To add another name to the list, have a look at Remeha Combis. All models have a minimum CH output of 6kW and the maximum can be easily adjusted to meet your requirement. The HW output ranges from 24 to 39kW, so you can select the correct boiler for your HW requirement and know that it will be OK for CH as well. They come with a 5 year parts, 2 year labour guarantee.

    All models, except the 39C which requires a conversion kit, can be changed from NG to LG (or vice versa) by the installer when commissioning the boiler.
     
  14. EMFTeo

    EMFTeo

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    Its' all becoming quite confusing...

    All we want is a modern efficient boiler which can:

    1) Save LPG consumption costs
    2) Free up space so the airing cupboard can be made into a shower
    3) Ensure that the hot water is not interrupted when showering and when someone else is doing the dishes/washing machine is running.

    Fix budget of up to £3,600 maximum.

    And a competent, honest LPG Gas safe certified engineer willing to do a good job!
     
  15. muggles

    muggles

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    OK, so you've chosen the Combi option it seems. For the reasons given relating to having to work at below its maximum power output, the 837 is not suitable for your heating system. It will cycle on and off constantly, using more gas and potentially reducing its lifespan. The 831 is better, but still has a relatively high minimum power compared to other manufacturers.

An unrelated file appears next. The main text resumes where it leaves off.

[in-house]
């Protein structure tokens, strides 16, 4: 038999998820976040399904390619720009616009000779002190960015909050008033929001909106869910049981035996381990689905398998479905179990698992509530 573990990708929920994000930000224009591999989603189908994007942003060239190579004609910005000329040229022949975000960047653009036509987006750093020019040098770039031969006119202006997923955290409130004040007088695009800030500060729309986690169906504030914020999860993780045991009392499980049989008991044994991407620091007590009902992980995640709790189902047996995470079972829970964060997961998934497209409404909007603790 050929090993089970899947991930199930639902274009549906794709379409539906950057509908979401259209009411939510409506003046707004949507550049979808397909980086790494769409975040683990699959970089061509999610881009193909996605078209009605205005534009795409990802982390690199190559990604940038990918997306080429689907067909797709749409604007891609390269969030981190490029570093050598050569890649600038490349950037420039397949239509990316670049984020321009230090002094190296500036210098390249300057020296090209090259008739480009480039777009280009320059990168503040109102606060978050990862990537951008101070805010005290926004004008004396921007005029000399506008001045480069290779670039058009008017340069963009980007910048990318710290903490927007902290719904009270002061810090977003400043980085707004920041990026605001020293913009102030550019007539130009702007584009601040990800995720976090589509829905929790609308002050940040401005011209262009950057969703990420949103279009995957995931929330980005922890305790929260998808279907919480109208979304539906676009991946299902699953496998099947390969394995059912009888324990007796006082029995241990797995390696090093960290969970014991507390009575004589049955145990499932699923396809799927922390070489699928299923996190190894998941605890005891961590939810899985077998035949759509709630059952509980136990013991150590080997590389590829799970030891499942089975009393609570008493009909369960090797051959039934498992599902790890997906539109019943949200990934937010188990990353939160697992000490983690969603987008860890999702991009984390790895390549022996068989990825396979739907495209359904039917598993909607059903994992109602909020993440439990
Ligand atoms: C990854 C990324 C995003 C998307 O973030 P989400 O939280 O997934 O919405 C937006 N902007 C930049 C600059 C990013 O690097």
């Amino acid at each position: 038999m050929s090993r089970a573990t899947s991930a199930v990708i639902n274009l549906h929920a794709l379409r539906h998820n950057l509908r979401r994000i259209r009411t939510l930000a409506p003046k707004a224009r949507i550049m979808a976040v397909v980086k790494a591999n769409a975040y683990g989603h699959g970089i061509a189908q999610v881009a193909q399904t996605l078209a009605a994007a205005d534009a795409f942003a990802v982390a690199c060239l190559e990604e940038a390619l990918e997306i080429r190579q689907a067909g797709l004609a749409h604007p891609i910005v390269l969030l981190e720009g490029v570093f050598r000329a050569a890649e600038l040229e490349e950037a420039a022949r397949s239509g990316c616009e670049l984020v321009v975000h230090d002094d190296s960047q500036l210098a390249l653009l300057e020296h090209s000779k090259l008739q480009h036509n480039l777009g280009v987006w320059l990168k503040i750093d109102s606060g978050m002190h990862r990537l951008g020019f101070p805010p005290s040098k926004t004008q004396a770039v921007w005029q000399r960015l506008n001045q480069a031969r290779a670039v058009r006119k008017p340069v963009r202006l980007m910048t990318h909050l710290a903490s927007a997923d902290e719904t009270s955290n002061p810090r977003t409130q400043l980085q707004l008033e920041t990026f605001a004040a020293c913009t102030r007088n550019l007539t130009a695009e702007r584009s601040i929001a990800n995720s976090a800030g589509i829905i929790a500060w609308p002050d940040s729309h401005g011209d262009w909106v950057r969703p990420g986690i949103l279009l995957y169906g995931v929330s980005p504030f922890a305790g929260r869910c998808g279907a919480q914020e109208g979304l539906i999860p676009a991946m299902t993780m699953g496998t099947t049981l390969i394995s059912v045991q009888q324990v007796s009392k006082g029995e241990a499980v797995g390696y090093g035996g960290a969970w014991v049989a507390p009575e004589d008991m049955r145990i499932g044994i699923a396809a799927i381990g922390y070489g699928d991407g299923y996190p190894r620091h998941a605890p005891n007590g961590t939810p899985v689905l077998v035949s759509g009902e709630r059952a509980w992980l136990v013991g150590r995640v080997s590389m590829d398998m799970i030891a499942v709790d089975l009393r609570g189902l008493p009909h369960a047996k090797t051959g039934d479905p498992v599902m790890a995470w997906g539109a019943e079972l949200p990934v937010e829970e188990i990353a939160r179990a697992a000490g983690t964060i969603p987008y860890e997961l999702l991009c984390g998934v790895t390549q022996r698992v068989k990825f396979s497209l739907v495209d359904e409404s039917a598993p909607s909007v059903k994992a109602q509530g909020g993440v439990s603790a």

All boilers that can be converted from Natural Gas to LPG can also be converted from LPG to Natural Gas.

    At the risk of starting up the 'which combi is best' debate again, have a serious look at the Intergas Combi Compact HRE 36/30. LPG-convertible, it will go down to 7.6kw for central heating (better than the 831's 8.7kw) but also has a more powerful top end for hot water at 32.7kw against the 831's 31kw. This means you get a slightly better flow rate. The heat exchanger has a 10-year warranty, the boiler has three years (or five if installed by a Platinum 5 installer). There are far fewer parts in an Intergas than any other boiler, so there's much less to go wrong. They're also very easy to work on, making servicing cheaper.
     
  16. D_Hailsham

    D_Hailsham

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    All A rated boilers will do this; and as only A rated are permitted (with very few exceptions) this can be ignored when selecting the boiler.

    Then you need either a combi boiler or an unvented HW cylinder installed in the loft.

    That's the hardest one to achieve. It all depends on the water pressure and flow rate.

    You said you had 25lpm @5 bar from an open tap. You need to measure the flow rate at the kitchen cold tap (a) with the outside tap off and (b)with the outside tap fully on. If it's lower when the outside tap is fully on, then you should use this figure when deciding how many kW you need for hot water heating (work on 2.5kW per litre per minute).

    You can measure the flow rate with a marked bucket and a clock/watch with second hands.

    The flow rate is important for both combi and unvented cylinders as both supply hot water direct from the mains.